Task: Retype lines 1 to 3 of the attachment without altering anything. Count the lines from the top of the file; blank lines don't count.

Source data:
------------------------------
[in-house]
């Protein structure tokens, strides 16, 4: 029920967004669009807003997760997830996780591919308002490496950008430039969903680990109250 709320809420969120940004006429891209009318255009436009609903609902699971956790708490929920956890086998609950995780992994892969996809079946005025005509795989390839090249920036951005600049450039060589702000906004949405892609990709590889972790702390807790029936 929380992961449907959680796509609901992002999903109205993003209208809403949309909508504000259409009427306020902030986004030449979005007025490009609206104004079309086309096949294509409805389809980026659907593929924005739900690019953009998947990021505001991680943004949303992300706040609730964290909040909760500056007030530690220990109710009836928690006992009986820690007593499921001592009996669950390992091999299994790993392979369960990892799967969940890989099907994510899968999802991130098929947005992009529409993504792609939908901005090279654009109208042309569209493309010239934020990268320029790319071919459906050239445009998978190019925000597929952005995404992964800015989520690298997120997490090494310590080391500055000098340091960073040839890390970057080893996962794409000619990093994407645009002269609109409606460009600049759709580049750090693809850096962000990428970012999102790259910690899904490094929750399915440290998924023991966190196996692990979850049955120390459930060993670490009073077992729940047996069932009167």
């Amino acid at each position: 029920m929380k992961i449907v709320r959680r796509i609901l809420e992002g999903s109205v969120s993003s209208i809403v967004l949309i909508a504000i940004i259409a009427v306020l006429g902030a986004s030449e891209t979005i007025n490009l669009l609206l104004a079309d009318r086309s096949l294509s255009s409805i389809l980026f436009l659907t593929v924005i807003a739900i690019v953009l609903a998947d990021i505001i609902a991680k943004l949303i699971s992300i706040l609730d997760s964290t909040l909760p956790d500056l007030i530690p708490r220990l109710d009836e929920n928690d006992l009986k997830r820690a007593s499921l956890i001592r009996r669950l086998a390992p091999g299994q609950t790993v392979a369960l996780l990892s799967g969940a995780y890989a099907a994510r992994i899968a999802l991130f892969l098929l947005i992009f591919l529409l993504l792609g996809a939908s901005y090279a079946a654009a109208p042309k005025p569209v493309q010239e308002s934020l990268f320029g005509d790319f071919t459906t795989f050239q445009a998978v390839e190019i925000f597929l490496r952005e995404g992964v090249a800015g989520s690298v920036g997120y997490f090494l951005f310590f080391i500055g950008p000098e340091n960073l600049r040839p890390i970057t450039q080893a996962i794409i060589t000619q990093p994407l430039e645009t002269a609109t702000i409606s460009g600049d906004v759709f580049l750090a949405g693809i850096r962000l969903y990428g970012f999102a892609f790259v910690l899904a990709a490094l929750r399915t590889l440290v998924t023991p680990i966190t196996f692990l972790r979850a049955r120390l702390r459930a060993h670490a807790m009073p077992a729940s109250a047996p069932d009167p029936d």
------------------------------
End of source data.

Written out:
[in-house]
């Protein structure tokens, strides 16, 4: 029920967004669009807003997760997830996780591919308002490496950008430039969903680990109250 709320809420969120940004006429891209009318255009436009609903609902699971956790708490929920956890086998609950995780992994892969996809079946005025005509795989390839090249920036951005600049450039060589702000906004949405892609990709590889972790702390807790029936 929380992961449907959680796509609901992002999903109205993003209208809403949309909508504000259409009427306020902030986004030449979005007025490009609206104004079309086309096949294509409805389809980026659907593929924005739900690019953009998947990021505001991680943004949303992300706040609730964290909040909760500056007030530690220990109710009836928690006992009986820690007593499921001592009996669950390992091999299994790993392979369960990892799967969940890989099907994510899968999802991130098929947005992009529409993504792609939908901005090279654009109208042309569209493309010239934020990268320029790319071919459906050239445009998978190019925000597929952005995404992964800015989520690298997120997490090494310590080391500055000098340091960073040839890390970057080893996962794409000619990093994407645009002269609109409606460009600049759709580049750090693809850096962000990428970012999102790259910690899904490094929750399915440290998924023991966190196996692990979850049955120390459930060993670490009073077992729940047996069932009167």
């Amino acid at each position: 029920m929380k992961i449907v709320r959680r796509i609901l809420e992002g999903s109205v969120s993003s209208i809403v967004l949309i909508a504000i940004i259409a009427v306020l006429g902030a986004s030449e891209t979005i007025n490009l669009l609206l104004a079309d009318r086309s096949l294509s255009s409805i389809l980026f436009l659907t593929v924005i807003a739900i690019v953009l609903a998947d990021i505001i609902a991680k943004l949303i699971s992300i706040l609730d997760s964290t909040l909760p956790d500056l007030i530690p708490r220990l109710d009836e929920n928690d006992l009986k997830r820690a007593s499921l956890i001592r009996r669950l086998a390992p091999g299994q609950t790993v392979a369960l996780l990892s799967g969940a995780y890989a099907a994510r992994i899968a999802l991130f892969l098929l947005i992009f591919l529409l993504l792609g996809a939908s901005y090279a079946a654009a109208p042309k005025p569209v493309q010239e308002s934020l990268f320029g005509d790319f071919t459906t795989f050239q445009a998978v390839e190019i925000f597929l490496r952005e995404g992964v090249a800015g989520s690298v920036g997120y997490f090494l951005f310590f080391i500055g950008p000098e340091n960073l600049r040839p890390i970057t450039q080893a996962i794409i060589t000619q990093p994407l430039e645009t002269a609109t702000i409606s460009g600049d906004v759709f580049l750090a949405g693809i850096r962000l969903y990428g970012f999102a892609f790259v910690l899904a990709a490094l929750r399915t590889l440290v998924t023991p680990i966190t196996f692990l972790r979850a049955r120390l702390r459930a060993h670490a807790m009073p077992a729940s109250a047996p069932d009167p029936d």